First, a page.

Speaking of monitors, one of the most bizarre quirks I have run into is the inability of the Shield to intelligently stream the screen that the game is playing on. In fact, for my unmodified (very standard) dual-screen setup, Gamestream exclusively streamed the wrong screen. I have delved deep into this one too and can provide the peculiar explanation here, which is one of the most mind-blowing pieces of programming oversight I’ve ever witnessed (and I used to be a very bad software developer myself).
Here goes: A GPU has a specific order it checks for connected screens in order to display the startup info for a PC, and the BIOS menu if you activate it. For Nvidia cards this is VGA > DVI-A > DVI-D > HDMI > DisplayPort. As far as I can tell, this is hardcoded and not customisable. Now, Gamestream will ONLY stream the first one of these that your PC has connected. This also cannot be changed.
In my case, my main screen (used for games) is connected by DisplayPort and a secondary screen connected by DVI. The GPU hits the DVI screen first and therefore, when it is connected, that is the ONLY screen that Gamestream will show. This can be solved by unplugging the second screen and restarting the PC, but I don’t want to do that every time I want to Gamestream!
A further arcane mystery of the Shield ( I’m getting to the end now, I promise) is how AI upscaling works. I’ll skip to the explanation on this one, but needless to say the UI itself doesn’t signpost this at all and I only found THE TRUTH after more forum crawling. Essentially, when AI upscaling is active any input below 4K will be scaled up to 4K using Nvidia’s algorithms. This means that you can improve your streaming by asking for a lower resolution and letting the box upscale it. This applies to all possible inputs (Youtube, Netflix) but the results I’ve seen have been mixed. There are a variety of unexplained settings to accompany this that I have yet to master.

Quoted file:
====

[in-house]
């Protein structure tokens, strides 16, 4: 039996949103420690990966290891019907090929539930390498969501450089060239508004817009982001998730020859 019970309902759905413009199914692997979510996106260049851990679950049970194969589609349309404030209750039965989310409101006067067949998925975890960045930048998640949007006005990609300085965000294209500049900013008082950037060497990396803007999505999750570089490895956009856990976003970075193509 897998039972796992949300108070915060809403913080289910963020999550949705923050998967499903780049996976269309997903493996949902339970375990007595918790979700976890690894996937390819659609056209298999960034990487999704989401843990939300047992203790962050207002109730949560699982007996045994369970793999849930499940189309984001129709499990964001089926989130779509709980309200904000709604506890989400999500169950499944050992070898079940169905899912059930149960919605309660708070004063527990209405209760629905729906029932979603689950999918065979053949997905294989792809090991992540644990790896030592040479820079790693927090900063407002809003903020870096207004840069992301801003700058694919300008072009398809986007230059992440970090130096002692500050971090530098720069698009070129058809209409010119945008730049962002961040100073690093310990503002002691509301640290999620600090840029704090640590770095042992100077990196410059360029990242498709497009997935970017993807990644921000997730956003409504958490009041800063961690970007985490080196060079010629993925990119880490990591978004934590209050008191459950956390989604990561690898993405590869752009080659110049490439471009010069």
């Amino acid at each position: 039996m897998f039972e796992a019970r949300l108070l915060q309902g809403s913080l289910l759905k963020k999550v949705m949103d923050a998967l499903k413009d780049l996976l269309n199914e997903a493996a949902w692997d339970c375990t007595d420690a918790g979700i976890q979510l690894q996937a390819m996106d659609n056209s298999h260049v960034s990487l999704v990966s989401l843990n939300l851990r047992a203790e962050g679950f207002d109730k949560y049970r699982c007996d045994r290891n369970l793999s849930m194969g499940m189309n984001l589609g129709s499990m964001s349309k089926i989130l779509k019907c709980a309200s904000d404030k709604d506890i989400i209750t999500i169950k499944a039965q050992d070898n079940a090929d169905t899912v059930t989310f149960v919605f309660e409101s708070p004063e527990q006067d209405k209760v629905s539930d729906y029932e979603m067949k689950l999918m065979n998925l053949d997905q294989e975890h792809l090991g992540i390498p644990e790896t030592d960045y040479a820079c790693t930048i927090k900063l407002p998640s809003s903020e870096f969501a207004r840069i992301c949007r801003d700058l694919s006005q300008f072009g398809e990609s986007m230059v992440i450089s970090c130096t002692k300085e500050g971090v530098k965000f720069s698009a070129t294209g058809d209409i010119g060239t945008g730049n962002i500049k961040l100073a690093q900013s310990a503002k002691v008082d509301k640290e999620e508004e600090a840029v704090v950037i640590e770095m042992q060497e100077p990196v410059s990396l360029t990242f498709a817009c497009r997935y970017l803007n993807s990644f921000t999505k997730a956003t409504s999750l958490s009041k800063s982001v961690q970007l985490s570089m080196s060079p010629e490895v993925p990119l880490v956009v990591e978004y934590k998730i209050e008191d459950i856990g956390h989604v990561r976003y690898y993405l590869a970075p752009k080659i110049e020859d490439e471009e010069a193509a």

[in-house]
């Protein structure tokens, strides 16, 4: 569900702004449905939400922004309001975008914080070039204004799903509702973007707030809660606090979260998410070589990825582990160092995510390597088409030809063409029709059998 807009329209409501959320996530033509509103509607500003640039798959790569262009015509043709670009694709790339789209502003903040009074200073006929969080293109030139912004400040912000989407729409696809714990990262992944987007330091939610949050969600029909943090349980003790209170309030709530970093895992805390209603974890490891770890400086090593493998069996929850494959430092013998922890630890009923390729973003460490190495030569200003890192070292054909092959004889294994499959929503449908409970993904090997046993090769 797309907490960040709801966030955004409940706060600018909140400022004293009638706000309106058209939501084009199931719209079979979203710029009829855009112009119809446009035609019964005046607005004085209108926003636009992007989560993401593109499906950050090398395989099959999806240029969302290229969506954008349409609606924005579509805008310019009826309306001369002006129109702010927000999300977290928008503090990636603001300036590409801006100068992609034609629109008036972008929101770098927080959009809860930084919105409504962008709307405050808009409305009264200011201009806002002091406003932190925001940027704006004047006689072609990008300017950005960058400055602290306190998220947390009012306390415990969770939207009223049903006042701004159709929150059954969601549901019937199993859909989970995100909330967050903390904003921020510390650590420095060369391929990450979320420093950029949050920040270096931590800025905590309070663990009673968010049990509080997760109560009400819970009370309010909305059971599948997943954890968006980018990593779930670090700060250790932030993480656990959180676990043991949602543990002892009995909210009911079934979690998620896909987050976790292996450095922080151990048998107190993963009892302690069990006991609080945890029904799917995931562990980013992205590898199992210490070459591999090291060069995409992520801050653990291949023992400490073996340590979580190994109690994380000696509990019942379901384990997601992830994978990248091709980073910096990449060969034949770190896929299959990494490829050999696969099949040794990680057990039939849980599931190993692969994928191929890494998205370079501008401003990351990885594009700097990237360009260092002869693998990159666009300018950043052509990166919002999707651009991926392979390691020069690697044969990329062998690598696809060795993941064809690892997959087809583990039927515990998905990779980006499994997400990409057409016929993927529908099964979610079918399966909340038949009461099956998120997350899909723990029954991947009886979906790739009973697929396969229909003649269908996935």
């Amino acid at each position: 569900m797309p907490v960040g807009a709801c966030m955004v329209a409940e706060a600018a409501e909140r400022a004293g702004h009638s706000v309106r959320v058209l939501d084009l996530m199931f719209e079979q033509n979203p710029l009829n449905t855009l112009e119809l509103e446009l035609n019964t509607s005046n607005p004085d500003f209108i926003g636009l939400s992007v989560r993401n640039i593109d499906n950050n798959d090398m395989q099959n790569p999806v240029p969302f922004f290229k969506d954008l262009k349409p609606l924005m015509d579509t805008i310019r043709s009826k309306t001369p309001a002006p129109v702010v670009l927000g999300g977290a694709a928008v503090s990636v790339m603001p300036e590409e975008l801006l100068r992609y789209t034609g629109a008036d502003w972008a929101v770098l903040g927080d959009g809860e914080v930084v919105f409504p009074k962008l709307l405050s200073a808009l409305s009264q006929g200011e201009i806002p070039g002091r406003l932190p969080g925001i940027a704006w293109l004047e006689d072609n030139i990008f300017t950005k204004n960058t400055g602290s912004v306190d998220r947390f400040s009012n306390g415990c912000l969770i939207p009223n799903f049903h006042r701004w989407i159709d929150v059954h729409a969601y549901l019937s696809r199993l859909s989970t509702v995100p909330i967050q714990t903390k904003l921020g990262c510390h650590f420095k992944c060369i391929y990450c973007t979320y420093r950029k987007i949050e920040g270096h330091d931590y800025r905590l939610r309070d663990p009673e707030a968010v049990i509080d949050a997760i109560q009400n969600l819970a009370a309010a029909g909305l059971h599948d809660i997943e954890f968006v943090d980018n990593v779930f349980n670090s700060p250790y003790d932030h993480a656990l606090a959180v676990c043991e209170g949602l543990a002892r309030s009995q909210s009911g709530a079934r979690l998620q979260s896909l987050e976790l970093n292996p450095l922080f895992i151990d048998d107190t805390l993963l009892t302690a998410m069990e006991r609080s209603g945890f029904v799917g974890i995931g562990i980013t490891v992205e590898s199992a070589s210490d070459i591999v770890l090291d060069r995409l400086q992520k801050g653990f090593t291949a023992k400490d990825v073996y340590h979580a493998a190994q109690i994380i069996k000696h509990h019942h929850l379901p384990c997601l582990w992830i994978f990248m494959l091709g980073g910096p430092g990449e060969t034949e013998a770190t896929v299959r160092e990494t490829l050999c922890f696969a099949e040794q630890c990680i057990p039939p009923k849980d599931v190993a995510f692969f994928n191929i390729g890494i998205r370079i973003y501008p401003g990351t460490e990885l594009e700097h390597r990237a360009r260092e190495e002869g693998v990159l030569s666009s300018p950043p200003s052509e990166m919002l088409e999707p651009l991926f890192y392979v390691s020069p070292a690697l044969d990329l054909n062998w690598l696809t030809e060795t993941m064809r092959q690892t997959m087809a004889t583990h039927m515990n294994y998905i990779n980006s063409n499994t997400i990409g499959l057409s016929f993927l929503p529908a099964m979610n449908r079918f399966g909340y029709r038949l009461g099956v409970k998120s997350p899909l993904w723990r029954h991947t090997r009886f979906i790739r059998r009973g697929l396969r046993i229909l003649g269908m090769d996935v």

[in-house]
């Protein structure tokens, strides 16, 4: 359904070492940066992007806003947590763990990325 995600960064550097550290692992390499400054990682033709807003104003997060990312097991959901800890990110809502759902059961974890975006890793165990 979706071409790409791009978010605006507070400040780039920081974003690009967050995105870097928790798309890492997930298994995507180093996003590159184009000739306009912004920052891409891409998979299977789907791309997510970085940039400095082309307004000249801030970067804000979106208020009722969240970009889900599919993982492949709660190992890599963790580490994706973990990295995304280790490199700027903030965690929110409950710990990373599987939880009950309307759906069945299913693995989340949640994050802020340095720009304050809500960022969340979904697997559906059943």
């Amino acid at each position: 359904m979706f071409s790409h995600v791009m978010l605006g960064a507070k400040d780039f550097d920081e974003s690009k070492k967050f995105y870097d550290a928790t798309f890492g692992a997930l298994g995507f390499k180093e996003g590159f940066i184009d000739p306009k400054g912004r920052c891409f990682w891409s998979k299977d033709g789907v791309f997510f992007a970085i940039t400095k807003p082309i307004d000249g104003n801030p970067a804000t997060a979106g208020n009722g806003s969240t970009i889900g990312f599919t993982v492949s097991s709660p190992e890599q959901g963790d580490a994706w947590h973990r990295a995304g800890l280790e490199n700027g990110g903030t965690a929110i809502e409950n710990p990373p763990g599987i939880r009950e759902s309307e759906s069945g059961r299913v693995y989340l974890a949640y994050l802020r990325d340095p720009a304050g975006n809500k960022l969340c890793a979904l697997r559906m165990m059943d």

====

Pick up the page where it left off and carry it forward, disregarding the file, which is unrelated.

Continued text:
In a strange twist, from forum posts I discovered a separate, third-party app called Moonlight which seems to be objectively better than the native Gamestream app in every way. I was surprised other apps were even allowed to connect to a PC with Gamestream enabled but here we are. The Moonlight app has more settings to customise, and they are more clearly explained. I have solved many of my problems by using the Moonlight app and I’d encourage anyone experimenting with Gamestream to try it out.
To sum up, using Gamestream on the Nvidia shield is not a plug-and-play experience. It’s more of a plug-and-spend-two-weeks-poring-over-three-year-old-reddit-posts experience. And sitting here as I am, at what I hope is the end of my saga, I am left wondering why is Gamestream – one of the flagship features of the device, heralded prominently on its Amazon page – so shit?
Don’t worry, internet wisdom has got the answer. Basically, Nvidia has ended up competing with itself with its Gamestream (local game streaming) and Geforce Now (internet game streaming) services. And you have to pay for Geforce Now. So perhaps it’s not a coincidence that the former list of Gamestream games has been replaced with a Geforce Now page. Perhaps the apparent neglect of Gamestream is an intentional ruse to drive gamers toward the paid Geforce Now service. Of course, this is all conjecture and there has been no official abandonment of Gamestream support, but in light of the removal of the official list of Gamestream games Nvidia’s silence is conspicuous. If this tinfoil hat theory is true, it’s a very shady move from Nvidia; they use Gamestream as a selling point for the Shield. Indeed, that’s specifically why I bought it and inadvertently wandered into the mess described above.
And yet, despite all of this, I would actually recommend the Nvidia Shield to users looking for a premium experience. Content streaming platforms like Prime Video are well optimised and can be upscaled if you like and, when it’s working, the game streaming capabilities are exactly what I’ve been looking for.